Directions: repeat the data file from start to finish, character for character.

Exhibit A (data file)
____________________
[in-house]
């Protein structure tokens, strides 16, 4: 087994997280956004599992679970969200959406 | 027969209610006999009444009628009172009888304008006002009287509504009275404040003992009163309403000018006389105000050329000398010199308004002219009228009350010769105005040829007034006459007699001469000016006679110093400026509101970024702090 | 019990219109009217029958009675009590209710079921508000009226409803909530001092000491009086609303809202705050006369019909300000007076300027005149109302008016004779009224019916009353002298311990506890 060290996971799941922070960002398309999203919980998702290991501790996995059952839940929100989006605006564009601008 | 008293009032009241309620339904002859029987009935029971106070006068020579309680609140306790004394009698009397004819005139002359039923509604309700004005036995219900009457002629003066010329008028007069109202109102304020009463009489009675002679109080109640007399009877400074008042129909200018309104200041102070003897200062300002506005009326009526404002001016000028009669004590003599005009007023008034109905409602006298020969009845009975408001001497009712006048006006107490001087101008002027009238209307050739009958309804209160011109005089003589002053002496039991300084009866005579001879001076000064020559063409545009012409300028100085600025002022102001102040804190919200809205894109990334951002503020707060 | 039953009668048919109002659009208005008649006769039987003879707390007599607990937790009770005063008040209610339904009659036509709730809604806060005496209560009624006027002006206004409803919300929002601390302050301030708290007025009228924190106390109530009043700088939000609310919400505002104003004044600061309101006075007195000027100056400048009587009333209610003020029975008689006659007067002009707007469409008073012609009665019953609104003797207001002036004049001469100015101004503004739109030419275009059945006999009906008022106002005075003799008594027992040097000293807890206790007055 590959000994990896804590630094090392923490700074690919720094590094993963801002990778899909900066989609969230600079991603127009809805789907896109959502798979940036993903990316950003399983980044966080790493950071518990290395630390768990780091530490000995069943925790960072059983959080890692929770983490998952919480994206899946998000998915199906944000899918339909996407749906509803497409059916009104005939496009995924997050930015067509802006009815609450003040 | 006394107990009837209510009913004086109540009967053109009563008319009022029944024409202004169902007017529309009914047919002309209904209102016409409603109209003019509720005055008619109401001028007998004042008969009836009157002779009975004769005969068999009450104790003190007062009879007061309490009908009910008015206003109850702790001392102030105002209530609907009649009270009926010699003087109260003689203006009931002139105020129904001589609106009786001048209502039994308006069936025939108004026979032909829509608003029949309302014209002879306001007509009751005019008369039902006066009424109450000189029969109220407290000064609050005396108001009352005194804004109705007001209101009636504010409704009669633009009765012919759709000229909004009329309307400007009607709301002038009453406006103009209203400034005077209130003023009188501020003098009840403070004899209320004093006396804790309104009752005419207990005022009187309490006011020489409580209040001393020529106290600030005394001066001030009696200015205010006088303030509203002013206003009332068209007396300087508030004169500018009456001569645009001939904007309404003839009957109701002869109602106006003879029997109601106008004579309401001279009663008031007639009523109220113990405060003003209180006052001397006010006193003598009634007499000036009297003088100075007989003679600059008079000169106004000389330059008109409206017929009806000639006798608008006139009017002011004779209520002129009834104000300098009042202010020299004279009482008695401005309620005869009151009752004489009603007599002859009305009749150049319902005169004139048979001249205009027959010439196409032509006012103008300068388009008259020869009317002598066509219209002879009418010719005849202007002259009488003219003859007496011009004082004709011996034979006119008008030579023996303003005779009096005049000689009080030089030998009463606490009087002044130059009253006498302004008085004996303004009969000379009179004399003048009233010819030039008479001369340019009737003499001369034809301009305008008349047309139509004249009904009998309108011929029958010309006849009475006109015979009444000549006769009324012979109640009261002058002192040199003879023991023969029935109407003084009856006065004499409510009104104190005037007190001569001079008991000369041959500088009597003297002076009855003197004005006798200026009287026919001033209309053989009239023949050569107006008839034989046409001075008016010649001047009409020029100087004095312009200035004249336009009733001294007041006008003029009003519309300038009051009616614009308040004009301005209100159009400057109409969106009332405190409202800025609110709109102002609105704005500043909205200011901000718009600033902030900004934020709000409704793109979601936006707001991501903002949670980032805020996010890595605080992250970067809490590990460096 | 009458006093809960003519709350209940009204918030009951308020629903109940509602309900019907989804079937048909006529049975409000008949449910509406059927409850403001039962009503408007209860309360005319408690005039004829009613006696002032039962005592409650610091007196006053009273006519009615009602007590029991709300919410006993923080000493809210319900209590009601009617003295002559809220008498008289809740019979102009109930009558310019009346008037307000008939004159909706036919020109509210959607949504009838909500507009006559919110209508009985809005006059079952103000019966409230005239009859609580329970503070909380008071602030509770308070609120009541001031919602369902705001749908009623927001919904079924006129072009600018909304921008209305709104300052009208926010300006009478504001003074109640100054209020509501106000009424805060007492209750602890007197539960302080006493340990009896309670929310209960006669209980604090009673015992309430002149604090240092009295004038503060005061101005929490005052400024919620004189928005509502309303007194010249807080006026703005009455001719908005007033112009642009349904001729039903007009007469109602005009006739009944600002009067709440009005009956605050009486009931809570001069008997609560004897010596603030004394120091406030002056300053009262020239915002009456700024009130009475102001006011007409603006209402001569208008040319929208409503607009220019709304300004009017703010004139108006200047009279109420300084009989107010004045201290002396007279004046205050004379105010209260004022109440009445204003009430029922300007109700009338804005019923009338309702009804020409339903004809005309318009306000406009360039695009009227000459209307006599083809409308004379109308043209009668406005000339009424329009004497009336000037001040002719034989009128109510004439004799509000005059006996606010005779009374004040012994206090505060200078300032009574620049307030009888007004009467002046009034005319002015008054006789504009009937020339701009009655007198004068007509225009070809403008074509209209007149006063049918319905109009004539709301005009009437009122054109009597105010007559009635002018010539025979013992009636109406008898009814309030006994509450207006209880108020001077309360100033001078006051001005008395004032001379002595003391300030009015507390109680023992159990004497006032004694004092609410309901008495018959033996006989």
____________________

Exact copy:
[in-house]
């Protein structure tokens, strides 16, 4: 087994997280956004599992679970969200959406 | 027969209610006999009444009628009172009888304008006002009287509504009275404040003992009163309403000018006389105000050329000398010199308004002219009228009350010769105005040829007034006459007699001469000016006679110093400026509101970024702090 | 019990219109009217029958009675009590209710079921508000009226409803909530001092000491009086609303809202705050006369019909300000007076300027005149109302008016004779009224019916009353002298311990506890 060290996971799941922070960002398309999203919980998702290991501790996995059952839940929100989006605006564009601008 | 008293009032009241309620339904002859029987009935029971106070006068020579309680609140306790004394009698009397004819005139002359039923509604309700004005036995219900009457002629003066010329008028007069109202109102304020009463009489009675002679109080109640007399009877400074008042129909200018309104200041102070003897200062300002506005009326009526404002001016000028009669004590003599005009007023008034109905409602006298020969009845009975408001001497009712006048006006107490001087101008002027009238209307050739009958309804209160011109005089003589002053002496039991300084009866005579001879001076000064020559063409545009012409300028100085600025002022102001102040804190919200809205894109990334951002503020707060 | 039953009668048919109002659009208005008649006769039987003879707390007599607990937790009770005063008040209610339904009659036509709730809604806060005496209560009624006027002006206004409803919300929002601390302050301030708290007025009228924190106390109530009043700088939000609310919400505002104003004044600061309101006075007195000027100056400048009587009333209610003020029975008689006659007067002009707007469409008073012609009665019953609104003797207001002036004049001469100015101004503004739109030419275009059945006999009906008022106002005075003799008594027992040097000293807890206790007055 590959000994990896804590630094090392923490700074690919720094590094993963801002990778899909900066989609969230600079991603127009809805789907896109959502798979940036993903990316950003399983980044966080790493950071518990290395630390768990780091530490000995069943925790960072059983959080890692929770983490998952919480994206899946998000998915199906944000899918339909996407749906509803497409059916009104005939496009995924997050930015067509802006009815609450003040 | 006394107990009837209510009913004086109540009967053109009563008319009022029944024409202004169902007017529309009914047919002309209904209102016409409603109209003019509720005055008619109401001028007998004042008969009836009157002779009975004769005969068999009450104790003190007062009879007061309490009908009910008015206003109850702790001392102030105002209530609907009649009270009926010699003087109260003689203006009931002139105020129904001589609106009786001048209502039994308006069936025939108004026979032909829509608003029949309302014209002879306001007509009751005019008369039902006066009424109450000189029969109220407290000064609050005396108001009352005194804004109705007001209101009636504010409704009669633009009765012919759709000229909004009329309307400007009607709301002038009453406006103009209203400034005077209130003023009188501020003098009840403070004899209320004093006396804790309104009752005419207990005022009187309490006011020489409580209040001393020529106290600030005394001066001030009696200015205010006088303030509203002013206003009332068209007396300087508030004169500018009456001569645009001939904007309404003839009957109701002869109602106006003879029997109601106008004579309401001279009663008031007639009523109220113990405060003003209180006052001397006010006193003598009634007499000036009297003088100075007989003679600059008079000169106004000389330059008109409206017929009806000639006798608008006139009017002011004779209520002129009834104000300098009042202010020299004279009482008695401005309620005869009151009752004489009603007599002859009305009749150049319902005169004139048979001249205009027959010439196409032509006012103008300068388009008259020869009317002598066509219209002879009418010719005849202007002259009488003219003859007496011009004082004709011996034979006119008008030579023996303003005779009096005049000689009080030089030998009463606490009087002044130059009253006498302004008085004996303004009969000379009179004399003048009233010819030039008479001369340019009737003499001369034809301009305008008349047309139509004249009904009998309108011929029958010309006849009475006109015979009444000549006769009324012979109640009261002058002192040199003879023991023969029935109407003084009856006065004499409510009104104190005037007190001569001079008991000369041959500088009597003297002076009855003197004005006798200026009287026919001033209309053989009239023949050569107006008839034989046409001075008016010649001047009409020029100087004095312009200035004249336009009733001294007041006008003029009003519309300038009051009616614009308040004009301005209100159009400057109409969106009332405190409202800025609110709109102002609105704005500043909205200011901000718009600033902030900004934020709000409704793109979601936006707001991501903002949670980032805020996010890595605080992250970067809490590990460096 | 009458006093809960003519709350209940009204918030009951308020629903109940509602309900019907989804079937048909006529049975409000008949449910509406059927409850403001039962009503408007209860309360005319408690005039004829009613006696002032039962005592409650610091007196006053009273006519009615009602007590029991709300919410006993923080000493809210319900209590009601009617003295002559809220008498008289809740019979102009109930009558310019009346008037307000008939004159909706036919020109509210959607949504009838909500507009006559919110209508009985809005006059079952103000019966409230005239009859609580329970503070909380008071602030509770308070609120009541001031919602369902705001749908009623927001919904079924006129072009600018909304921008209305709104300052009208926010300006009478504001003074109640100054209020509501106000009424805060007492209750602890007197539960302080006493340990009896309670929310209960006669209980604090009673015992309430002149604090240092009295004038503060005061101005929490005052400024919620004189928005509502309303007194010249807080006026703005009455001719908005007033112009642009349904001729039903007009007469109602005009006739009944600002009067709440009005009956605050009486009931809570001069008997609560004897010596603030004394120091406030002056300053009262020239915002009456700024009130009475102001006011007409603006209402001569208008040319929208409503607009220019709304300004009017703010004139108006200047009279109420300084009989107010004045201290002396007279004046205050004379105010209260004022109440009445204003009430029922300007109700009338804005019923009338309702009804020409339903004809005309318009306000406009360039695009009227000459209307006599083809409308004379109308043209009668406005000339009424329009004497009336000037001040002719034989009128109510004439004799509000005059006996606010005779009374004040012994206090505060200078300032009574620049307030009888007004009467002046009034005319002015008054006789504009009937020339701009009655007198004068007509225009070809403008074509209209007149006063049918319905109009004539709301005009009437009122054109009597105010007559009635002018010539025979013992009636109406008898009814309030006994509450207006209880108020001077309360100033001078006051001005008395004032001379002595003391300030009015507390109680023992159990004497006032004694004092609410309901008495018959033996006989």